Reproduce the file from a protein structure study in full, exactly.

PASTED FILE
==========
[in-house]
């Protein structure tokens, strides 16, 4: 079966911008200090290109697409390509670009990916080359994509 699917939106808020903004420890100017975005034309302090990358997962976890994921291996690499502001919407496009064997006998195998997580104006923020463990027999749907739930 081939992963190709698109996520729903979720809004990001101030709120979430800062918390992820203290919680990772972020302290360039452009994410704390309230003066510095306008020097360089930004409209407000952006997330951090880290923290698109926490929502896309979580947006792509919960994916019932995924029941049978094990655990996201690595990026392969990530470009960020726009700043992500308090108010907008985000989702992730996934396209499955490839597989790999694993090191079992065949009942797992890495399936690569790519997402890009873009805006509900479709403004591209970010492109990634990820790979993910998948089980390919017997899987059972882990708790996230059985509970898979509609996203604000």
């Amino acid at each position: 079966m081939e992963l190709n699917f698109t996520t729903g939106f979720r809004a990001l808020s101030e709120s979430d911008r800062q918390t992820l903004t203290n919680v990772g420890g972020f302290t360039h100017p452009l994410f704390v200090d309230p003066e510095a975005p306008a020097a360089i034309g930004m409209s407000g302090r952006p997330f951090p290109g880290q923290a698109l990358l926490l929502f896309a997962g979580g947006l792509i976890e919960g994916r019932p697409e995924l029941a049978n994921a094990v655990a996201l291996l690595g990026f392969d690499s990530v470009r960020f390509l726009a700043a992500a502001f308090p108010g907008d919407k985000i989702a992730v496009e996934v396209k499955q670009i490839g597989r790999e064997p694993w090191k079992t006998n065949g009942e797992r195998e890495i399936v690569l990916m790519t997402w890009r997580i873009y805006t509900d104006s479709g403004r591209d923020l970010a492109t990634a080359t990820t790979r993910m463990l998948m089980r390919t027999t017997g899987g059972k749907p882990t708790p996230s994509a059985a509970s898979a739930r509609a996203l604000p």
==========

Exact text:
[in-house]
């Protein structure tokens, strides 16, 4: 079966911008200090290109697409390509670009990916080359994509 699917939106808020903004420890100017975005034309302090990358997962976890994921291996690499502001919407496009064997006998195998997580104006923020463990027999749907739930 081939992963190709698109996520729903979720809004990001101030709120979430800062918390992820203290919680990772972020302290360039452009994410704390309230003066510095306008020097360089930004409209407000952006997330951090880290923290698109926490929502896309979580947006792509919960994916019932995924029941049978094990655990996201690595990026392969990530470009960020726009700043992500308090108010907008985000989702992730996934396209499955490839597989790999694993090191079992065949009942797992890495399936690569790519997402890009873009805006509900479709403004591209970010492109990634990820790979993910998948089980390919017997899987059972882990708790996230059985509970898979509609996203604000």
């Amino acid at each position: 079966m081939e992963l190709n699917f698109t996520t729903g939106f979720r809004a990001l808020s101030e709120s979430d911008r800062q918390t992820l903004t203290n919680v990772g420890g972020f302290t360039h100017p452009l994410f704390v200090d309230p003066e510095a975005p306008a020097a360089i034309g930004m409209s407000g302090r952006p997330f951090p290109g880290q923290a698109l990358l926490l929502f896309a997962g979580g947006l792509i976890e919960g994916r019932p697409e995924l029941a049978n994921a094990v655990a996201l291996l690595g990026f392969d690499s990530v470009r960020f390509l726009a700043a992500a502001f308090p108010g907008d919407k985000i989702a992730v496009e996934v396209k499955q670009i490839g597989r790999e064997p694993w090191k079992t006998n065949g009942e797992r195998e890495i399936v690569l990916m790519t997402w890009r997580i873009y805006t509900d104006s479709g403004r591209d923020l970010a492109t990634a080359t990820t790979r993910m463990l998948m089980r390919t027999t017997g899987g059972k749907p882990t708790p996230s994509a059985a509970s898979a739930r509609a996203l604000p």